Helpful Resources

Managing Work on Multiple Projects
This Chronicle of Higher Education article offers advice on ways to successfully manage work on multiple projects. The author outlines two possible approaches (The Daily Juggle and Dedicated Days) and discussed each. She concludes, however, by recommending that instead spending long periods of time on each project, it is more productive to devote 15 to 45 minutes of work on each task around an existing schedule, every day. Then, the momentum created by successes can lead to working for longer stretches.

Time Management Tips
The University of South Carolina Center for Teaching Excellence at the provides some time management tips specific to the faculty workload. These include ideas on (a) scheduling time, (b) managing distraction, (c) identifying and minimizing “time robbers,” (d) prioritizing tasks, (e) managing your electronic life, (f) choosing your teaching schedule, and (g) controlling your teaching preparation.

Time Savers
This handout from the University of South Carolina Center for Teaching Excellence provides very specific tips for saving time in the areas of teaching (e.g., don’t overprepare, stagger due dates, and grade in small chunks), scholarship (e.g., stay in touch with colleagues, synthesize scholarship and teaching, and plan writing sessions), and service (proactively choose activities, establish clear boundaries, and keep meetings on track).

Lessons in Time Management
This Chronicle of Higher Education article provides advice about managing demands in the major areas of the faculty role. These include (a) being cautious about accepting committee work, (b) making time to write, (b) being “canny” about class preparation, and (d) planning priorities.

How Faculty Spend Time
The authors of the Chronicle of Higher Education article describe how some faculty members actually apportion their time among the demands of their faculty role and give advice on how to manage these demands more productively. This advice includes (a) tracking how you actually spend your time; (b) asking others about tips for work-life balance, (c) limiting amount of time spent on “administrative” tasks, (d) reducing time spent on emails, (e) getting consultation about the amount of service to do, (e) limiting service to areas important to you, (f) finding rewards for spending time writing, and (g) planning downtime during the work day.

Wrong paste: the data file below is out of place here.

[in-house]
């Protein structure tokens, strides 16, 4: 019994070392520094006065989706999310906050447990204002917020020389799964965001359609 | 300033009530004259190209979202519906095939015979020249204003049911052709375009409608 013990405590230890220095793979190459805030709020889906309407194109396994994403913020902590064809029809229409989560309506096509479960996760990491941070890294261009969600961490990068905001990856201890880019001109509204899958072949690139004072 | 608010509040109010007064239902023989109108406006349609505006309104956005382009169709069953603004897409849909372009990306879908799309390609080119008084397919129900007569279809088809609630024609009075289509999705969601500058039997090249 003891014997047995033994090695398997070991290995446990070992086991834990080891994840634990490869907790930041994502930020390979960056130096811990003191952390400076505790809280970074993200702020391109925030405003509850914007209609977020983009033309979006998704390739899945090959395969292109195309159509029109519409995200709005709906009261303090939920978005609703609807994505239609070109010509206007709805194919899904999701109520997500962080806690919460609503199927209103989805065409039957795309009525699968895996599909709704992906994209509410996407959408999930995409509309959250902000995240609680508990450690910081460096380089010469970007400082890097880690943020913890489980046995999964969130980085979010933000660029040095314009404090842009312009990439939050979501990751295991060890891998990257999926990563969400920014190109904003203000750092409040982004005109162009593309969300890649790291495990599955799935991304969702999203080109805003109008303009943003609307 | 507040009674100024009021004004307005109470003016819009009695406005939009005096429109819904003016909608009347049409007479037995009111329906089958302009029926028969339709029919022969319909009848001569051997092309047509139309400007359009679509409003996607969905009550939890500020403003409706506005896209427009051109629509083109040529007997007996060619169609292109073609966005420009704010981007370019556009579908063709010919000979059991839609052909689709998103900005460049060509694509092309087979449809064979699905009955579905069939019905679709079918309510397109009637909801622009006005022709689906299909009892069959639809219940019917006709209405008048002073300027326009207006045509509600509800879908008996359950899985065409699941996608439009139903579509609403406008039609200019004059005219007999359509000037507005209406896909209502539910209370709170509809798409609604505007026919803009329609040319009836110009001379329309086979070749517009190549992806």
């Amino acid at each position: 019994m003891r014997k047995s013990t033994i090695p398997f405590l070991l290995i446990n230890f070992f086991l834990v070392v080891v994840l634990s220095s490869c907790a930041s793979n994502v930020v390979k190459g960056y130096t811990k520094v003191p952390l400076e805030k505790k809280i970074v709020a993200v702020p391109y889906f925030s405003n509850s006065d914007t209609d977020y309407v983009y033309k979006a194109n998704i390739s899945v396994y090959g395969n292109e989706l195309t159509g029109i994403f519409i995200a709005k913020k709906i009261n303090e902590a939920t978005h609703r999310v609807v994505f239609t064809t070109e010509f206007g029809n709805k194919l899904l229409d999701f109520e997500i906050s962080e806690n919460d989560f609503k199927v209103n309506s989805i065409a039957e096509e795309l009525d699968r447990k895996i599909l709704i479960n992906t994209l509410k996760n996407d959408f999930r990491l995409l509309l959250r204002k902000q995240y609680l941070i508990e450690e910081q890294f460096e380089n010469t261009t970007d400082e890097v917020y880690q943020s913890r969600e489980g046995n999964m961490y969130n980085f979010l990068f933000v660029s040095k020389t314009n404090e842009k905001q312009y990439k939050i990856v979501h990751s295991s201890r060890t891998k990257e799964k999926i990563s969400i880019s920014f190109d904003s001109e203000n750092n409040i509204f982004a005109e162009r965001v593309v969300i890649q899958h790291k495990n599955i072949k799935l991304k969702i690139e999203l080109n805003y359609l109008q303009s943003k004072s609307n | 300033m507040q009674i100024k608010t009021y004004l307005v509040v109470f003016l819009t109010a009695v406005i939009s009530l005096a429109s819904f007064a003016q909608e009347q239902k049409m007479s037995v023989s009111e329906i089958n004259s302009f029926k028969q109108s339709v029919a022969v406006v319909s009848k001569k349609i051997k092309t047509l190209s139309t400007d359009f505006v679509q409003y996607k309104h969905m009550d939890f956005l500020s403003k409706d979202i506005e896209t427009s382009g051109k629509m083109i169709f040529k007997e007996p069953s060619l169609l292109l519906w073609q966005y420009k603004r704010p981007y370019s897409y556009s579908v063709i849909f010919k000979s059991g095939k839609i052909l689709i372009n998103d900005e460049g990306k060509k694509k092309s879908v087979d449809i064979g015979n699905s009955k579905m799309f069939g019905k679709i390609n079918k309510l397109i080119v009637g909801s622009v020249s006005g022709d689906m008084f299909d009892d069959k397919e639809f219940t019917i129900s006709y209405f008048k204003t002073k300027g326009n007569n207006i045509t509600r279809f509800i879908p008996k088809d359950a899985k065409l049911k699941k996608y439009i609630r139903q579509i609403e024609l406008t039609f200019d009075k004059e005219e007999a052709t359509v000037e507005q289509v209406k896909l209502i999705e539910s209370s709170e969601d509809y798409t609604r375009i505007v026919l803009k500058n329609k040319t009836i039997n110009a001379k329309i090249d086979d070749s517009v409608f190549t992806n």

Time Management for Faculty
Boston University Center for Teaching & Learning presents a list of very specific tips on how to be time-efficient when faced with a multitude of academic duties. They provide not only general time management strategies but also ideas for applying them to teaching, service duties, and research.

How to Escape Grading Jail

In this Chronicle of Higher Education column, Kevin Gannon described the three strategies he’s found most helpful in his continuing quest to better manage his grading workflow. Briefly, these include (a) pre-semester calendaring, (b) using rubrics, and (c) giving comments verbally (e.g., dictating comments into Google Doc and using speech-to-text to transcribe them in real time or recording his comments and sharing them with students via an audio file).

Three Practical Approaches to Writing While Teaching

In this Chronicle of Higher Education article, Dr. Rebecca Schuman offered three approaches for combining teaching and scholarship: (a) draw sharp lines between your teaching days and research days (e.g., on the days you do not have contact hours with students, do not think about teaching at all; (b) prioritize your own work for a designated stretch of every day (e.g., an hour every morning); and (c) employ desperate last resort measures (e.g., set aside 25 to 45 minutes between 7 and 9 pm two to three days a week for writing). She also advocated being realistic about teaching demands (e.g., end of semester obligations).